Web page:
The Silver Lining of the Netflix-Qwikster Divide
Photo courtesy of Ross Catrow, via Flickr
Once again, Netflix users are furious with Netflix. Earlier in the week, Netflix announced that it would split into two companies. The streaming, “Watch It Now” branch will still be called Netflix, while the DVD-by-mail service will take the name Qwikster. Subscribers to both will have to manage two queues, two recommendation systems and two monthly bills. It does sound pretty annoying. But how bad is it, really? To play devil’s advocate, I’m going to defend the position that this Netflix shift isn’t nearly as awful or misguided as it appears. Let’s start with what this change means in terms of immediate user experience, then move on to how this will affect users down the line.
The Service is Basically the Same
Yes, there are two companies now, and, yes, there are two bills. But those bills do not add up to anything more than Netflix subscribers were paying before if they belonged to both the DVD and streaming plans. And, as Yasar pointed out, Netflix has been quietly separating the streaming and DVD queues at least as far back as January.
What’s more, the content is not going to be different. In fact, it might be better in a couple of ways. First, Qwikster is set to start a premium video game rental service, similar to the Blu-Ray upgrade on offer. Second, all those Netflix users jumping ship will make it easier for Netflix to negotiate the rights to streaming content.
Earlier this month, Starz Entertainment ended its relationship with Netflix in part because Netflix’s user base had grown large enough to pose a threat to its traditional programming on cable. It did not want to compete with itself. Now, a leaner Netflix is in a good position to get back some of that lost content, and it’s given a second chance to hold onto that content as it expands.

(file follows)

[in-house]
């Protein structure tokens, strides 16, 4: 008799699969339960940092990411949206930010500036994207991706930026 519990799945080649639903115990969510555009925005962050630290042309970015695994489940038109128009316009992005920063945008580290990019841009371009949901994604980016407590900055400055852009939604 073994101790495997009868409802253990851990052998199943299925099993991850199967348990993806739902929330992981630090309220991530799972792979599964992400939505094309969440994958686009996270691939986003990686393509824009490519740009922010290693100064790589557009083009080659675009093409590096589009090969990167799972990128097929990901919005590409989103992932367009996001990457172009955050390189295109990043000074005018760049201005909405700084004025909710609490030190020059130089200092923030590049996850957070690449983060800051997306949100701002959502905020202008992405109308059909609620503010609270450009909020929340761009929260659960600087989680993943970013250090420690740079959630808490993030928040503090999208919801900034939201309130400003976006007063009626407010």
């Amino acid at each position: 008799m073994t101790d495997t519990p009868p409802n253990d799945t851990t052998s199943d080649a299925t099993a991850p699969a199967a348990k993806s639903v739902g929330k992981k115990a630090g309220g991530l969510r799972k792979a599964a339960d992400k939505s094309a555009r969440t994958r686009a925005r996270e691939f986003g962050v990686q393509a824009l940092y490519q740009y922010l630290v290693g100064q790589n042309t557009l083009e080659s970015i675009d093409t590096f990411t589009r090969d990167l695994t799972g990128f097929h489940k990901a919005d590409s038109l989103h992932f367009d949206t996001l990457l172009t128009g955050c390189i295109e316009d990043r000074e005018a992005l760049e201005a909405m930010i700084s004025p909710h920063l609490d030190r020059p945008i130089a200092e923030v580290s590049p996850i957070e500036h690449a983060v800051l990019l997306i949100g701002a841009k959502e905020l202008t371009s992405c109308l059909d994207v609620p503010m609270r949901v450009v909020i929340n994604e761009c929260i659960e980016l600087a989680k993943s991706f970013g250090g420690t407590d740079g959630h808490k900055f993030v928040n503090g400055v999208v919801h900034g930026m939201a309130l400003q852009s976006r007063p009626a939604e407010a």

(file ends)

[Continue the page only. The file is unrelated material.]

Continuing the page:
Why would it be different the second time around, you ask?
DVDs and Cable are Dying
Down the line, companies like Starz will not have to worry so much about their performance on DVD and cable, because those markets will be smaller than they are right now. This process has already started.
In the beginning of 2011, a Hollywood trade group reported that DVD sales had dropped by 20% when compared to the previous year. This doesn’t seem to be a problem we can solve with new and better discs, as Blu-ray has only been adopted by 15% of all households in the US. Along the same lines, cable companies have lost record numbers of subscribers. As Blu-ray, DVDs and cable deal with market erosion, companies like iTunes and Roku continue to grow. Even Microsoft wants in on cable’s turf with the planned release of an Xbox-based streaming video service.
To bring this back to Netflix, some commentators think Qwikster is a brand that was designed to die off with the DVD in a few years–or at least designed to be sold to Redbox or another competitor. Dan Frommer of SplatF even goes as far as to suggest Netflix is deliberately sabotaging Qwikster with a terrible name.
If cable and DVDs go the way of VHS and the dinosaur, then Starz and others are less likely to choose cable and DVD sales over selling Netflix the right to stream their movies and TV shows. If Netflix has timed this right, in a few years we’ll be enjoying streaming movies almost exclusively.
Of course, there’s no way to be sure that Netflix has timed this right. Only time will tell if this was a daring bit of strategy or the Internet equivalent of New Coke.
What are your thoughts on the Great Netflix-Qwikster Divide of 2011? Will you change the way you get your movies as a result? Please let us know in the comments.